This general sense of unhappiness in most likely caused by one thing. In difference to the permanent employment of before, nowadays, many people (especially young people) struggle to find a real way to financially suport themselves. Because Japan still operates on the same “tireless work” mindset, many people are simply drained from their jobs.
Even nature isn’t on Japan’s side. I’m sure you most likely heard about the Fukushima reactor catastrophe. And that has been caused by Japan experiencing the worst earthquake in the recorded history.
So, overall, the future of Japan is not looking as bright as it did those 40 years ago.
What should we learn from this?
- Never underestimate the ability of investors to go to extremes in the markets.
This goes both ways. It is true that the extremes are much lower and higher than most investors would expect. Japan is a frightening example, but people tend to forget these examples, assuming that nothing like it will happen again in the future.
- Valuations matter.
Valuation does not work as a market timing tool. If investors had wanted to use them that way in the past, it would probably have thrown them out of the market ten years before the peak. It’s true that hindsight is always 20/20, but even during the second half of the 1980s, it was possible to label valuations of some assets as “completely off.”
- Dependence on the domestic market isn’t always worth it.
All Japanese investors who had invested only in the domestic stock market after the bubble burst found out what it was like to earn below-average returns over the long term and to live in a country whose economic growth was limping behind most of the world.
- Don’t invest everything in one asset class.
Equity investors in Japan have discovered that even bonds can be an interesting instrument. From 1990 to 2015, they yielded an average of more than 6% a year. That’s something you could only dream of in the country’s stock market.
- Diversification doesn’t lead to better returns, but it does limit the consequences of big declines.
If one invested in global equities in the late 1980s, even the Japanese ones could not spoil their rather interesting returns. Diversification is done precisely because of cases like Japan after 1990.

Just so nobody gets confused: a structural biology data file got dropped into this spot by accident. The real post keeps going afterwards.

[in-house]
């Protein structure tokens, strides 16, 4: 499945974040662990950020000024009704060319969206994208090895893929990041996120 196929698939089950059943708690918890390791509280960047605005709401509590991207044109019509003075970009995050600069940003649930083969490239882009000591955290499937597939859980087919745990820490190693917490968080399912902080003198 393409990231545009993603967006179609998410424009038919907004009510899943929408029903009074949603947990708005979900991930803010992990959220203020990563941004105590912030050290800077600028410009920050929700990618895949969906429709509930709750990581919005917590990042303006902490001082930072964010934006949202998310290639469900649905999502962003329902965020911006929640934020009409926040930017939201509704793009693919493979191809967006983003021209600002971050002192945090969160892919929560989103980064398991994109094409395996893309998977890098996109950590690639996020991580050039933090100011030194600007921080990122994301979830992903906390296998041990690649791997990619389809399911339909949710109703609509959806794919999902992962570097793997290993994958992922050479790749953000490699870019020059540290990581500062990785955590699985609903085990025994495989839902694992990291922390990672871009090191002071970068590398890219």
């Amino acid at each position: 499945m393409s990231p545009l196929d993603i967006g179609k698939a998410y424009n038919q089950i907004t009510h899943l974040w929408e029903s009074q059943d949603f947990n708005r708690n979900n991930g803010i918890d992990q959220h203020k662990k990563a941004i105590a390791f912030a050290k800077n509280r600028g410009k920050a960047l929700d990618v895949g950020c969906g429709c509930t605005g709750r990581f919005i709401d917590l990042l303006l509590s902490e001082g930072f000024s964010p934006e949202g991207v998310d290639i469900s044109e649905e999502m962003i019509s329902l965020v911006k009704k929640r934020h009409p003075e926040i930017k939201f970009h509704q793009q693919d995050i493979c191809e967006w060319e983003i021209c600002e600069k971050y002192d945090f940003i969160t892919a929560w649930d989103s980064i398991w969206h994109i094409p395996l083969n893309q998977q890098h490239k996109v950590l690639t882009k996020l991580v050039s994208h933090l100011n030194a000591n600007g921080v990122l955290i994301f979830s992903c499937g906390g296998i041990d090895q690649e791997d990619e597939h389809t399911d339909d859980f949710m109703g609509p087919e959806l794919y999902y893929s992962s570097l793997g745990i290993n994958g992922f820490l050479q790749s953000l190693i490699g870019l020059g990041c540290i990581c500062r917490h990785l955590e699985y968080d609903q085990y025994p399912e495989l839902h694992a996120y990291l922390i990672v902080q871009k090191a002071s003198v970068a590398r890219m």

The negative effects on the world’s investing
In light of the experience of Japan after 1990, it is easy to throw in the towel and resign oneself to investing as a whole. But that would also be a mistake. What might such misjudgements look like?
- The “buy and hold” strategy does not work.
It is true that this strategy may not always work in all periods. If it worked all the time, everyone would use it, and then it would inevitably stop working. Japan is a great example of a strategy that works well one period only to be a disaster for a portfolio at another. Overall, however, it is undoubtedly successful.
- The US is another Japan.
While recent developments may at first glance make it appear that the US has similar lost decades ahead of it as Japan, this is not entirely true as there are quite large differences between the countries in demographics, economic diversity and immigration policy. Moreover, most of the developed world is currently struggling with slow growth.
While Japan is a great example of an uncontrolled bubble that every investor should consider, as mentioned, investors like to forget quickly. Market bubbles have existed for hundreds of years, and they will continue to form, inflate and burst, taking investors’ money with them. It is up to the market participants to decide how to deal with them and whether they will still (or finally?) be able to behave rationally when they burst and rise again.
Bonus topic: High Fashion
The best way the problems of today’s Japan has been brought to life in the past years is by the artist Paweł Jaszczuk and his book “High Fashion“. In this book, he photographed several people in Tokyo. They wear business suits, as is custom to, even in the west. Many looking like they just left their office. There is just one thing wrong about them. Paweł depicted these office workers in a place and time you wouldn’t really think of at first.
He captures them at night, sleeping. But not in fancy hotels, or any kind of shelter for that matter. All of his subject are sleeping right on the street, their suitcases on the ground next to them. Some are even sleeping standing up, their only support being a nearby lamp or a wall.